Create the Bridge — The Monitor Local News

Create the Bridge

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EDINBURG ,TX-Sept.8 ,2014 -(L-R) Nathan and Joshua Villarreal, Luis Trevino, Sara Gonzalez, Mayra Garcia and Josh Tyree inside their company at their home in Edinburg Sept.9,2014. Photo by Delcia Lopez

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Posted on Sep 10, 2014

by Daniel Flores

A dark luxury car is parked in the drive. Through the front door is a short path leading to a small atrium, mostly occupied by a large covered hot tub.

Inside, the space intended as a living room is converted into a communal work area, with stations lining the walls. It is here that Create the Bridge, a startup founded in 2010, has grown into a company competing nationally and internationally in the field of branding, marketing and the creation of both mobile and web applications, or apps.

“We build custom stuff,” co-founder Joshua Villarreal said. “Whatever people request from us, despite the platform or technology, most of the time we can accommodate whatever they’re looking for.”

And business has been good. Earlier this year, the company was forced to expand to deal with the increase in acquired contracts.

Clients look to them not just as “…hired guns for development,” Joshua said. “A lot of the times they look to us to help shape the product, the brand and the messaging. It allows us to create cohesive plans of action.”

The team is using this experience to shape its own products, the first of which is Voyager. This soon-to-be launched original, subscription-based web application targets entities that value social networking. Brands, companies or anyone invested in a digital presence can easily display or publish their combined social media content onto their existing site.

By the end of the month, the team of 20-somethings will be completing four to seven apps.

“We live in our own universe in here,” co-founder Nathan Villarreal said.

Terminals have two or three monitors, all dark grey with layers of pastel colored bars of code. Neon characters glow blue and orange on black keyboards. Assorted color wires hang through a rough circle cut in the ceiling into the room, which doubles as sleeping quarters for two team members.

Twin brothers Joshua and Nathan Villarreal, 24, were independent developers before approaching designer Luis Trevino about a potential company structure and strategy, combining both their technical and aesthetic skills. Starting with three employees, the group has expanded to accommodate an increased workload.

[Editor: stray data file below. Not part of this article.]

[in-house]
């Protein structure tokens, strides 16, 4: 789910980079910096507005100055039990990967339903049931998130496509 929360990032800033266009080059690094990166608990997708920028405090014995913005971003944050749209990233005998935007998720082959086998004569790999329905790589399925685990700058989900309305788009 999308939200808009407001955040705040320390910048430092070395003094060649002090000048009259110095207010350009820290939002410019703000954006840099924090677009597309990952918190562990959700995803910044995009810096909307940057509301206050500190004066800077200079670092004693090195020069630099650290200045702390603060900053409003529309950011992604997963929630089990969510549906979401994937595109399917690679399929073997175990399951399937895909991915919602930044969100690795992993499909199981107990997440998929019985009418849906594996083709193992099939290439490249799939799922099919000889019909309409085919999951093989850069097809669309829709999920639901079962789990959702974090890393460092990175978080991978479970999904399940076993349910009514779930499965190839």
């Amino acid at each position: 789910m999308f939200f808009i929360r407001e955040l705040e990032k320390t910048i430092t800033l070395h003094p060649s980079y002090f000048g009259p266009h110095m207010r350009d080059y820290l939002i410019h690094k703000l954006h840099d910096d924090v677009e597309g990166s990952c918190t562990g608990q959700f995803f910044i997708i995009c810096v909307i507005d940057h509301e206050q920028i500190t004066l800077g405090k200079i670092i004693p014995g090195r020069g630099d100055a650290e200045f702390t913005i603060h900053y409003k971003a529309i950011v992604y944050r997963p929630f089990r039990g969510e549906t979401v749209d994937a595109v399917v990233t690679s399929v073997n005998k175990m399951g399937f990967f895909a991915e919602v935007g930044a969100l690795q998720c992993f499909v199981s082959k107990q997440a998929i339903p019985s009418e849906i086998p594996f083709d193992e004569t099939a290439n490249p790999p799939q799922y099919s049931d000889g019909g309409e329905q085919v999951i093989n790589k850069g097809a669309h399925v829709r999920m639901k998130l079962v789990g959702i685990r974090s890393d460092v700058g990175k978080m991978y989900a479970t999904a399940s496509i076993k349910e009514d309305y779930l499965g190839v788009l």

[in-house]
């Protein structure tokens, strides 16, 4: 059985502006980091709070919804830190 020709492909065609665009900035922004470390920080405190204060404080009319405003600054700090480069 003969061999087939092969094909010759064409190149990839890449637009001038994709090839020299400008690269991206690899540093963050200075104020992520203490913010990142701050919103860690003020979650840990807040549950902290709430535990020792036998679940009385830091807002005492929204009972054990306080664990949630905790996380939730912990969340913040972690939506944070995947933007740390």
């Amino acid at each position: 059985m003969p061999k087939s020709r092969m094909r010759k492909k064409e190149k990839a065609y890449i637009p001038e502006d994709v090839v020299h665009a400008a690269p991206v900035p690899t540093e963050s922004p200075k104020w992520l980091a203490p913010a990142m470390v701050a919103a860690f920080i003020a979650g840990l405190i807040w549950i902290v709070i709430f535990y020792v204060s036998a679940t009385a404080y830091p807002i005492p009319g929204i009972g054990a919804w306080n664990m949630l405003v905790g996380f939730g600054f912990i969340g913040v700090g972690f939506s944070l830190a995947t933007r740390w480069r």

Sara Gonzalez, a former University of Texas-Pan American lecturer in the art department, and Joshua Tyree, a developer and entrepreneur from St. Louis, were added to the roster. They are all credited as co-founders.

Collaboration and adaption are key in their creative process. Though their team relies on the expertise of their individuals, the collective’s philosophy pushes everyone to work in all aspects of the product. Because of this, projects can change drastically at late stages in the development. Solutions are being discovered or revealed through the journey rather sticking to a fixed plan. It requires all cogs in their system to be “agile,” which is a buzzword in the techie lexicon. It also requires their people to spend long, continuous units of time together.

In tech speak, they’re called “sprints.”

“Essentially, you say you’re going to do a crazy amount of work in the shortest period possible,” Joshua said. “Whatever amount of time passes between kind of goes unnoticed.”

The bulk of their work happens out of an inconspicuous house, owned by the Villarreal brothers, tucked in a north Edinburg neighborhood.

A cracked concrete floor stretches across the open plan into a kitchen, presumably the source of the empty cans of sodas scattered about the desks. Next to the aluminum trash is a developer’s version of an Oculus Rift, a futurist virtual reality headset expected to be commercially released in 2015, and a piece of hardware the group has been experimenting with.